In our social media world, is a newsletter still a relevant form of communication? It can be, if it’s done well, which it often isn’t.
Marketing consultant Kivi Leroux Miller recently surveyed a number of nonprofit organizations and found a majority of the respondents were either somewhat satisfied or not satisfied with their newsletter. Some of the responses she received included organizations weren’t getting the response rates they wanted and they were unclear on their goals.
Leroux Miller also asked a more specific question about newsletter goals and found over half of the respondents had rather vague goals like “Keep people informed about the work of our organization.” and “Remind people we are here and doing good work,” as opposed to 10% who replied “share results and gratitude with current donors.”
How does your newsletter fare? Do you have strong goals?
As I mentioned above, newsletters still have a role in nonprofit communications. Here are a few ways to make your newsletter shine.
Make it visual
Your donors are busy and don’t have a lot of time to read your newsletter, and likely won’t read all of it (sad, but true). That’s why it needs to be visual.
Whether you have a print or electronic newsletter, use pictures. With an electronic newsletter, you could include a link to a video. Showcase engaging photos and video of your work in action. Tell a visual story.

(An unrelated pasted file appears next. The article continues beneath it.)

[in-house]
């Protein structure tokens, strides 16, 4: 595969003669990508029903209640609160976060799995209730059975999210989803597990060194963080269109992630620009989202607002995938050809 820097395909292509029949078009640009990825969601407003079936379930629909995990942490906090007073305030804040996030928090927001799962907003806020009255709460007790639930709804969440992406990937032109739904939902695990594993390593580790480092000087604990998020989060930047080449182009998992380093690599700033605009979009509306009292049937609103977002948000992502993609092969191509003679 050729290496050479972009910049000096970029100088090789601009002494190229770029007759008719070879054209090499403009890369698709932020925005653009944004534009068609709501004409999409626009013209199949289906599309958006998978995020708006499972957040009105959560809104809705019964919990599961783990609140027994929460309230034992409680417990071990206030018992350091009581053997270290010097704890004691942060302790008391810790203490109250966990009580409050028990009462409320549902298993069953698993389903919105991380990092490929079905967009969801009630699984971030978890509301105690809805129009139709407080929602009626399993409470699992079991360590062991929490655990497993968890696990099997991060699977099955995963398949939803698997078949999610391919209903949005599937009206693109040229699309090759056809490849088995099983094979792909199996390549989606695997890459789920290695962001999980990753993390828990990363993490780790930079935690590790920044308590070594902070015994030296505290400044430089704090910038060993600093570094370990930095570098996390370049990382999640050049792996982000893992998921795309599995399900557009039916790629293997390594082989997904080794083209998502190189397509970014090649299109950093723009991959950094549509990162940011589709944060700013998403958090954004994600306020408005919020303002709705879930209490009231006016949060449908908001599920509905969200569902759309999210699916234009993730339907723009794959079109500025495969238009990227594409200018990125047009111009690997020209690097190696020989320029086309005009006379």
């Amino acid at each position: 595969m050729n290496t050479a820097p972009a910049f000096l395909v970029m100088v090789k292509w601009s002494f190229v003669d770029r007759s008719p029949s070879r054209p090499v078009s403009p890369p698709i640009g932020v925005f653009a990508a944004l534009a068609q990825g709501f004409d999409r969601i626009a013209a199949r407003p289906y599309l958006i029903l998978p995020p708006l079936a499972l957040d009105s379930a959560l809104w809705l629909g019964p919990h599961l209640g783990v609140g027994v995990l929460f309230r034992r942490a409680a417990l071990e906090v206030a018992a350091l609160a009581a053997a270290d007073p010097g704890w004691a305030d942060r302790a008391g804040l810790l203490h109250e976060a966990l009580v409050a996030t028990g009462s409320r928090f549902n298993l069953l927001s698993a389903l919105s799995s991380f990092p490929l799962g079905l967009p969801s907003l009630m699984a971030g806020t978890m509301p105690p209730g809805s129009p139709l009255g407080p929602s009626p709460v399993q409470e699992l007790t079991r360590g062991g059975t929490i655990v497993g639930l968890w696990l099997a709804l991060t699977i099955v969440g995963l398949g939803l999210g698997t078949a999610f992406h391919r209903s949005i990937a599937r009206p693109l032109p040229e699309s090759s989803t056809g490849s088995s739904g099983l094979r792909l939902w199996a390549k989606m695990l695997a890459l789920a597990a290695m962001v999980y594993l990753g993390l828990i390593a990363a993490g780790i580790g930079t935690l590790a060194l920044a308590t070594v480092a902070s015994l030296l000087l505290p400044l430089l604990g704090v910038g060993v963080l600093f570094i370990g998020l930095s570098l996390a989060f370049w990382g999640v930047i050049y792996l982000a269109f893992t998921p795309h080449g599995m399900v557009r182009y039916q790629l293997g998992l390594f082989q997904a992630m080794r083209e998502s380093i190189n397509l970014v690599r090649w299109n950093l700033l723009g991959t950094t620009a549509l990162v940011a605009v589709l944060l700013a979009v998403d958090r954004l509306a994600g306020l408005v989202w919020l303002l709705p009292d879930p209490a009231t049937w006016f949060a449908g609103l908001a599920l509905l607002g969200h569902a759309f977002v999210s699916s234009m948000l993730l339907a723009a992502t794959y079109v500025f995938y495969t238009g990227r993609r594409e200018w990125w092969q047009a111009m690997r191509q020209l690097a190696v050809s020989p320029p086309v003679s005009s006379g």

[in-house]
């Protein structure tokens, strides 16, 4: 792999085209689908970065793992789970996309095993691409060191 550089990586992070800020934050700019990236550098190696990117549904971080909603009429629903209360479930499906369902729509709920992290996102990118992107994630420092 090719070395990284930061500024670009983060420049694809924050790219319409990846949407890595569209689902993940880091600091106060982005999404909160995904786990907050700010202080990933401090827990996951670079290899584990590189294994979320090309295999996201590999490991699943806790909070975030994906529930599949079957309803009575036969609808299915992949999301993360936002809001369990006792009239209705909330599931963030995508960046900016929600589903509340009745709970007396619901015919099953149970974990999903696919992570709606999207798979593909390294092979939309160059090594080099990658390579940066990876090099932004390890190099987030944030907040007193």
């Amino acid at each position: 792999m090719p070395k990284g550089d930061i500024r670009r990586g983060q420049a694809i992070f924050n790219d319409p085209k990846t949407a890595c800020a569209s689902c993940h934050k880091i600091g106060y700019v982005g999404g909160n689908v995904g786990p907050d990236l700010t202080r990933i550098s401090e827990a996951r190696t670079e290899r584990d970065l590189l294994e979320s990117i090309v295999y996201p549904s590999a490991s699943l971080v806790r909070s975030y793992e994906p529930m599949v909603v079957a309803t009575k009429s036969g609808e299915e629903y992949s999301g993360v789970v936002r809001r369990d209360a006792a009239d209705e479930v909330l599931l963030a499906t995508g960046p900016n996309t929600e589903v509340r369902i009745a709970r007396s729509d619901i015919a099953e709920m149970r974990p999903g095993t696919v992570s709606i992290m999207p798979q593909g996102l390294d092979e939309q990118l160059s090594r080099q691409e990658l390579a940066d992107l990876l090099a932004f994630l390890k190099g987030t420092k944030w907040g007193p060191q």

Continuing with the visual theme, make your newsletter is easy to read and scan. Use bold headings, short paragraphs, and at least a 12-point font. Make sure your headings convey enough information to give your readers the gist of your stories.
Consider including just the opening paragraph in your electronic newsletter with a link to your website, so you are not cluttering up the screen with lots of text.
Short and sweet
The problem with many newsletters is they are too long. A monthly newsletter only needs three or four stories. Think quality over quantity.
Engage your readers
Another problem with newsletters is they are boring. Your donor wants to be thanked and hear how you making a difference for the people you serve. They are not as interested in hearing that your CEO received
an award from the Chamber of Commerce.
Lead with a story that shows how you are helping people. Use the inverted pyramid and put your most important story first.
You can include profiles of board members and volunteers, but tie it back to how you are making difference.
Write in the second person and draw in your readers by being personal and conversational.
No matter the size of your organization, make sure your newsletter looks professional. Give it a consistent look, such as always having your logo in the same place. Using an email service provider can help with that.
Use other channels to promote your newsletter
Include links to your newsletter on social media. This can be useful in case your donor misses your original email. Also, include links to your newsletter on your website.
Make it mobile friendly
Many of your donors will read your newsletter on a mobile device, so make sure it fits nicely on the screen. Here’s some information to help you with that.
Measure your success
One way to monitor your success is to measure click through rates. That may not give you all the information you need. You can also survey your readers at least once a year to get their feedback.
Take into account what you have learned. If you are struggling with your newsletter, figure out why.
You will have more success with your newsletter if you produce one that’s easy to read and filled stories about how you are making a difference. Make it shine!